The day is not far for four factor authentication: Gemalto

|October 30, 2015 0

CIOL Bureau

MUMBAI, INDIA: Atul Singh, Regional Director, India sub-continent, Banking, Transport & Telecom Solutions, Gemalto, in a free-wheeling interview with CIOL, discusses newer demands from the BFSI segment on security vendors, and the importance of four factor authentication

How is your company helping the BFSI segment in India?
We have been in India for the past 20 years. We have multiple solutions which include EMV cards—debit, credit and pre-paid, besides authentication platform and other solutions to secure banks.

Also, with the acquisition of SafeNet which is very strong in hardware security modules, has strengthened our offerings in bank-to-bank transactions.

Overall, we work with more than 400 public and private sector banks worldwide. One of the biggest public sector banks in India with presence in 20 countries is our customer. The bank’s customers access its servers secured by Gemalto solutions, across geographies.

But the concept of digital has only caught up in the past 5 years or so?
We see digital security as securing transactions between people, people and machine, and machine and machine now known as the Internet of Things. Even back in 1979 when we helped the French government replace coin payphones with smart cards we were moving towards digital security.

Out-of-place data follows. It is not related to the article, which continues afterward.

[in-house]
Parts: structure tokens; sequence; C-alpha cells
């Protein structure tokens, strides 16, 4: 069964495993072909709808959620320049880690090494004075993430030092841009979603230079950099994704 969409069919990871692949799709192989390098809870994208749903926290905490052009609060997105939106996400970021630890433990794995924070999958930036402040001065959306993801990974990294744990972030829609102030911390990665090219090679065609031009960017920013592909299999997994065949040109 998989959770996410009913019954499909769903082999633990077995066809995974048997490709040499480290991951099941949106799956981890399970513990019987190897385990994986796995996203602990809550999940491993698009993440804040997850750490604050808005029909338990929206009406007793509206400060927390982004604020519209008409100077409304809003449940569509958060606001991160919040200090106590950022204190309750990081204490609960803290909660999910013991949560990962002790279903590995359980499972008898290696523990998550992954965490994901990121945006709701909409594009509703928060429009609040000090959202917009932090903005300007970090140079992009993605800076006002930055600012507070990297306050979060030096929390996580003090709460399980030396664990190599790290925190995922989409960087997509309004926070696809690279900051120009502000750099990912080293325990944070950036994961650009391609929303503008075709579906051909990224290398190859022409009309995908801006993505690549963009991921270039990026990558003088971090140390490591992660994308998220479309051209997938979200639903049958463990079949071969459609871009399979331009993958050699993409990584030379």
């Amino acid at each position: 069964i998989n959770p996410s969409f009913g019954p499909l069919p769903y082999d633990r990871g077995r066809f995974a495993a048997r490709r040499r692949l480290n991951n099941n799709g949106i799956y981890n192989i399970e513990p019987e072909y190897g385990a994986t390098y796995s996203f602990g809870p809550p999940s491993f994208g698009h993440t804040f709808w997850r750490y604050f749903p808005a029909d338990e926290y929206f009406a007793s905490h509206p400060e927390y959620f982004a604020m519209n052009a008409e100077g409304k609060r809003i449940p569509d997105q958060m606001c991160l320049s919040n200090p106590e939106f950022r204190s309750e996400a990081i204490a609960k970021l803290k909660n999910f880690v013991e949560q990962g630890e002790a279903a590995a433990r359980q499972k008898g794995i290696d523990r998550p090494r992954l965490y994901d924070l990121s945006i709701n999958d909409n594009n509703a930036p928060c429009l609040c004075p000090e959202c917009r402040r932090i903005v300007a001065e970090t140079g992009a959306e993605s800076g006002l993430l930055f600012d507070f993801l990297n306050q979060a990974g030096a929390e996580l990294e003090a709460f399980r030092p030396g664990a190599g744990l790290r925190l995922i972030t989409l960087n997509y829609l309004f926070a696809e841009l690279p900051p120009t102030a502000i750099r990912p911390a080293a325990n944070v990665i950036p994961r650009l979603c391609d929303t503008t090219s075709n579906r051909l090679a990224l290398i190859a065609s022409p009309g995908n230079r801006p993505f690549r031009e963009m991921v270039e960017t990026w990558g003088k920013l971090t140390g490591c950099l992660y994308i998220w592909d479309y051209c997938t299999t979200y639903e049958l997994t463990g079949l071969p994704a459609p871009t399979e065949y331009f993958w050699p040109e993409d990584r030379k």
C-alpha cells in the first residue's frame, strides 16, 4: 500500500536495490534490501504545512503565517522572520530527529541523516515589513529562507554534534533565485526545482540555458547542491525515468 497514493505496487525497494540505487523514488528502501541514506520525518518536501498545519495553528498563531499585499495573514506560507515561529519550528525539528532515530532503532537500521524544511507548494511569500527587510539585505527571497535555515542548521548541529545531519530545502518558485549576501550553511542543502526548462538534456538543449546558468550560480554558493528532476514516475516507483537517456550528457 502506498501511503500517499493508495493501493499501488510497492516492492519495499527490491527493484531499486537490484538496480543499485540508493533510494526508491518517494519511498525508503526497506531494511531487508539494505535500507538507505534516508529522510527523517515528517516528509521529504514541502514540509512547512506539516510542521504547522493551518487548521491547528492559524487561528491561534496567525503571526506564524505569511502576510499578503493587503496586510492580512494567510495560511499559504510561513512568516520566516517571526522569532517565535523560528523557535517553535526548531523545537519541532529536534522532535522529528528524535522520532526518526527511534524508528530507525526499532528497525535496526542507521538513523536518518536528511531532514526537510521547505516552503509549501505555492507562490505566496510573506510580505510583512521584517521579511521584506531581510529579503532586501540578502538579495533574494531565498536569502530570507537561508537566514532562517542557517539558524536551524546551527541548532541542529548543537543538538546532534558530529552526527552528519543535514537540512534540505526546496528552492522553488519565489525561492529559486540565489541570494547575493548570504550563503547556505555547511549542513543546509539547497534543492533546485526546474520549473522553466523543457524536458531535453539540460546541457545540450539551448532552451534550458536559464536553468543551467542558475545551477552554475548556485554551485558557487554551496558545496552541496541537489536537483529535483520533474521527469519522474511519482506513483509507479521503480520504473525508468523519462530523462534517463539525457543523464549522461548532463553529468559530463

Online banking may have evolved in past 5-10 years, but as more people started using online banking, frauds also started increasing. The RBI has mandated advised all the banks to issue EMV-based cards.

PKI is also placing new demands?
We are doing a lot of work in the area of PKI technology (Public Key Infrastructure), which will secure all online transactions.

In PKI, there is a secure element which could be a SIM card or a banking chip card. The secure element I am talking about has memory area that has a co-processor that generates a public and private key pair on-board, and the private key never leaves the memory element.

It’s like bank lockers where the customer and the bank each has one key and the locker can only be opened with the combination of the two.

Is this enabling faster acceptance of MobileID?  
Mobile ID is an industry term coined by GSMA, is not in India, but the day is not far when the mobile IDs will be launched in the country.

Many countries are adopting mobile ID because it is convenient and it gives you the same level of security as the laptop and token. What we have done here is removed the chip from the USB dongle and replaced by a specially made SIM card in your phone. Your ordinary SIM card can be replaced with a higher-end PKI SIM card and you can start using the mobile ID from your phone. That is where you need more layers of security.

If you simply have to access a website or your bank account to know some details it could be a level one authentication using only a username and password.

But say, if you have to transfer money you need to be more secure. So you need a level two or level three authentications. Like when you receive an OTP and you enter it into the screen then this could be level two and a half. Or the bank may have given you a device to generate an OTP yourself and then enter into the screen. This is still level two. But the day is not far when you get a four factor authentication, which is the highest level of security so far. This is when the access channel is different from the authentication channel.